They also didn’t think about the fact that while Verizon FIOS and Wireless are separate companies, they are connected via the boards of directors and the public perception. Plus, we have Verizon FIOS at home and probably would also keep than for another 25+ years.  We spend close to $2000/year on FIOS.

So right now, I’m primed to switch to AT&T and Comcast. I don’t have a contract and I do not like being deceived. Verizon isn’t responding very quickly to my concerns. So why stay with either affiliate of the parent company?

Here’s a few tips

  • If you use the Verizon chat, use a screenshot tool to capture everything that they say AND send an email version to yourself.
  • There’s no such thing as a Loyalty Department. Don’t be a fool like me and waste your time.
  • No one really cares what you do. Consumers who have time to figure out the angles can probably find and get a great deal. Most of us working hard to earn a living do not have that time (or skill) so we are stuck with what we get.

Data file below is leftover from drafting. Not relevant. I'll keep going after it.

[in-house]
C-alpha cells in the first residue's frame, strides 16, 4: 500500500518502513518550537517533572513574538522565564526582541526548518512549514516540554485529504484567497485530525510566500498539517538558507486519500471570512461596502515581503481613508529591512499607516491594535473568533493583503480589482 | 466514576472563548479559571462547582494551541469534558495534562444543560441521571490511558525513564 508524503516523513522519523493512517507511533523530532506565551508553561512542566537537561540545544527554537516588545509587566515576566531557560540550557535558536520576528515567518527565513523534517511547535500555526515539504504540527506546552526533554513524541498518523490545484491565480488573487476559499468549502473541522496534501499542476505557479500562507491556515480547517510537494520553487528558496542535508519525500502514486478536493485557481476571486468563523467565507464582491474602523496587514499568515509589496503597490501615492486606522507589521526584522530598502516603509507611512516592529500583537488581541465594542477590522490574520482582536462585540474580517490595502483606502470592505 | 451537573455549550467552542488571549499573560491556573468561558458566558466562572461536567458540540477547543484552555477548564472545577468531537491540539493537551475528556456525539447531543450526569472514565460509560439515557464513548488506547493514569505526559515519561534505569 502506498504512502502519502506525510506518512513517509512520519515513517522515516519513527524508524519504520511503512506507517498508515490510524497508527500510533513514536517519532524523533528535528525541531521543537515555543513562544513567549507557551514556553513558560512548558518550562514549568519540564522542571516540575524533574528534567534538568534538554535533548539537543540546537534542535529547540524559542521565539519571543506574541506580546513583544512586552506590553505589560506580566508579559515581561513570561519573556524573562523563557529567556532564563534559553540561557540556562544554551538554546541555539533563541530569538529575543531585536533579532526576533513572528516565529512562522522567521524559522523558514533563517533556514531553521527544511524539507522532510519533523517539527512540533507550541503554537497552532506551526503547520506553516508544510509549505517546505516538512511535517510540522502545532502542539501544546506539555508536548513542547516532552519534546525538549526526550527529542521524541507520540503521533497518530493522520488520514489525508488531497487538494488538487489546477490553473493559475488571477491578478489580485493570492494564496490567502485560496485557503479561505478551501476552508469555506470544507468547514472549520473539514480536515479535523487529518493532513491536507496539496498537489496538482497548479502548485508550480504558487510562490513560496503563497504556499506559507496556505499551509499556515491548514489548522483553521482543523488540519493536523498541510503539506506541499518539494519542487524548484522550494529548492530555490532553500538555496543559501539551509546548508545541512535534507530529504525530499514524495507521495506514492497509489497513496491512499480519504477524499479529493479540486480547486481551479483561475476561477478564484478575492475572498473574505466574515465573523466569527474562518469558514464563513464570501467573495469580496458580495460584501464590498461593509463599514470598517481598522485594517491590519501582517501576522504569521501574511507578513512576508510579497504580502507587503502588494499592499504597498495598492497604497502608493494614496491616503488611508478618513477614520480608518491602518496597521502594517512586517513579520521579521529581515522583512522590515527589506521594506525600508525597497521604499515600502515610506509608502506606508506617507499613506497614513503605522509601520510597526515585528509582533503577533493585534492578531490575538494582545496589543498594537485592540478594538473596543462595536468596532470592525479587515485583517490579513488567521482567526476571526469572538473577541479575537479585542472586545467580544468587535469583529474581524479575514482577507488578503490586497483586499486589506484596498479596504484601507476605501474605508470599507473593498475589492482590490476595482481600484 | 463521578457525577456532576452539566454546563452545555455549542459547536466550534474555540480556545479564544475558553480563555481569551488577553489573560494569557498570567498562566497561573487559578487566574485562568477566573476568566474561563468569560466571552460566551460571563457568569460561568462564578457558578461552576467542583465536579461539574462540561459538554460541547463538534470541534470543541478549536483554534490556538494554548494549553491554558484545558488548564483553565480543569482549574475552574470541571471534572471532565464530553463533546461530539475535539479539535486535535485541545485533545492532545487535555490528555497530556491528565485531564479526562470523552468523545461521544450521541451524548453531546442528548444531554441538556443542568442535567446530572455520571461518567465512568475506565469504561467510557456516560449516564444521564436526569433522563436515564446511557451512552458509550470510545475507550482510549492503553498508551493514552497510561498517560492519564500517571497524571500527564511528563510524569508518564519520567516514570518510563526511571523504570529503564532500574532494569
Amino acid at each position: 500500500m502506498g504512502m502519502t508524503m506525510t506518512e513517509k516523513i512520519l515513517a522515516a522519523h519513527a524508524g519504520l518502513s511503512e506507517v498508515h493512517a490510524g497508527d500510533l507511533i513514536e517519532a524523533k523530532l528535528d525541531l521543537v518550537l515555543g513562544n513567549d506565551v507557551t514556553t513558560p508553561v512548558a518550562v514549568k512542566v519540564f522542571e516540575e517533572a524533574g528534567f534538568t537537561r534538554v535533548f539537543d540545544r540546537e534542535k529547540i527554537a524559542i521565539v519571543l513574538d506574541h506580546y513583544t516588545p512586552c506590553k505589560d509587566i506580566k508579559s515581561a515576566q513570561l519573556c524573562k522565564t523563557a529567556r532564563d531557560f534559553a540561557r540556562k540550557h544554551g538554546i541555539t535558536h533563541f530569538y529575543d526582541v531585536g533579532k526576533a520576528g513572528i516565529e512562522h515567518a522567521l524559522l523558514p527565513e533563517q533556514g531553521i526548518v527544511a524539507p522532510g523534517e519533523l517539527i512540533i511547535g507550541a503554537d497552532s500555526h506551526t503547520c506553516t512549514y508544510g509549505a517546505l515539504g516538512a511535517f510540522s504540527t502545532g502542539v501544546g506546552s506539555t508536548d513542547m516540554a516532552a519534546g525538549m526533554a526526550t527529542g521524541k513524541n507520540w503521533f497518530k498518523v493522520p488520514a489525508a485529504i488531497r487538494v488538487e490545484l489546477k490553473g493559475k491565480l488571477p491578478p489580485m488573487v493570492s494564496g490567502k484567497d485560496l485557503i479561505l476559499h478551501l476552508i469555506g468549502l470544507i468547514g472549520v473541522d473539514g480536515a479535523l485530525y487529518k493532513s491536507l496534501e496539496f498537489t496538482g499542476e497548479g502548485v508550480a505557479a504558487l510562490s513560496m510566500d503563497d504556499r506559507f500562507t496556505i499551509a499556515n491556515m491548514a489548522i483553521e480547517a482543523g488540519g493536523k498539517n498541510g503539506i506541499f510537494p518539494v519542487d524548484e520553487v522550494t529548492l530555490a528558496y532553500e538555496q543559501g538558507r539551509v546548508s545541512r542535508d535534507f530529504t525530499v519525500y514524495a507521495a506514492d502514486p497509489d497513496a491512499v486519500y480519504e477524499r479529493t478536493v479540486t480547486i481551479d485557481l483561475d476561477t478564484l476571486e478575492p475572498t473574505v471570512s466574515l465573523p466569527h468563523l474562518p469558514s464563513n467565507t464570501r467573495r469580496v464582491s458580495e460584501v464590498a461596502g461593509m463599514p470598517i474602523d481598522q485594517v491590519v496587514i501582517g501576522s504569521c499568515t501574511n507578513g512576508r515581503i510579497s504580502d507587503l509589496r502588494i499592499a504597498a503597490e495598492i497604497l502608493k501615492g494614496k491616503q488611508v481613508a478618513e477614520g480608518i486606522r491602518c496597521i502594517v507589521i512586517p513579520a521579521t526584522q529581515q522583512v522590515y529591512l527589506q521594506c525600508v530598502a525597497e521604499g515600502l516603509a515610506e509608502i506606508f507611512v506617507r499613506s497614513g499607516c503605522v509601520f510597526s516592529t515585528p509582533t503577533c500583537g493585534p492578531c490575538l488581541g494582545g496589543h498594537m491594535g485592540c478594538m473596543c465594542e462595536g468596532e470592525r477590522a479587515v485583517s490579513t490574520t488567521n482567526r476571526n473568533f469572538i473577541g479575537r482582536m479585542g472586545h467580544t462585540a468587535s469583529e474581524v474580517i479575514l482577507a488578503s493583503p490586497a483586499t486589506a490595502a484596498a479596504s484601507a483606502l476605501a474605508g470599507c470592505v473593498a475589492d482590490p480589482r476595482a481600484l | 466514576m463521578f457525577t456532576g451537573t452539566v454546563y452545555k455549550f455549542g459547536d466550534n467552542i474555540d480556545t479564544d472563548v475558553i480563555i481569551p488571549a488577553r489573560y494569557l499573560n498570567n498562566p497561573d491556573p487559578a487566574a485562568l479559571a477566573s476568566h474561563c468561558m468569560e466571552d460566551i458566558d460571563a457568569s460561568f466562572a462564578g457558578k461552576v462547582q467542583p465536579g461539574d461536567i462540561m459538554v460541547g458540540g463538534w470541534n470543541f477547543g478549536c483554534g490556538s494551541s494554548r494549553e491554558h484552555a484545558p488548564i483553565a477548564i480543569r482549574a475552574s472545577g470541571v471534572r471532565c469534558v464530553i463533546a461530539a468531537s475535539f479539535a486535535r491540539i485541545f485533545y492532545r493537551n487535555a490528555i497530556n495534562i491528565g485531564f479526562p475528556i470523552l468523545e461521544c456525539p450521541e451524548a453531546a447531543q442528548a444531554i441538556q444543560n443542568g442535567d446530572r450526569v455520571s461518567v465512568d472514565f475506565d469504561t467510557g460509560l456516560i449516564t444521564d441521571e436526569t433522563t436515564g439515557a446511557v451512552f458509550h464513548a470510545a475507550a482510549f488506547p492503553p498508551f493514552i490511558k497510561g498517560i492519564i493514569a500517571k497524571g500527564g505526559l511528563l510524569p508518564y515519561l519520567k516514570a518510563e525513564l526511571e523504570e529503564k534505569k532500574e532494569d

I suspect the loss of net neutrality, the ridiculous working conditions of customer service reps (and sales folks), and the mass global market makes individual consumer needs almost irrelevant. Add in rapidly changing technology and rising costs and you see how people fall further and further behind.

I thought using the online chat was the smart thing to do so I could have a transcript. Now I realize that I have to screenshot everything, too. That’s a lot of work to address simple customer service problems. If I can’t count on Verizon to first give me accurate information or second, make good when their staff deliberately screws with me, why should I stay with them?

Ah well, at least I tried to make it work. Now let’s see what the other companies have available …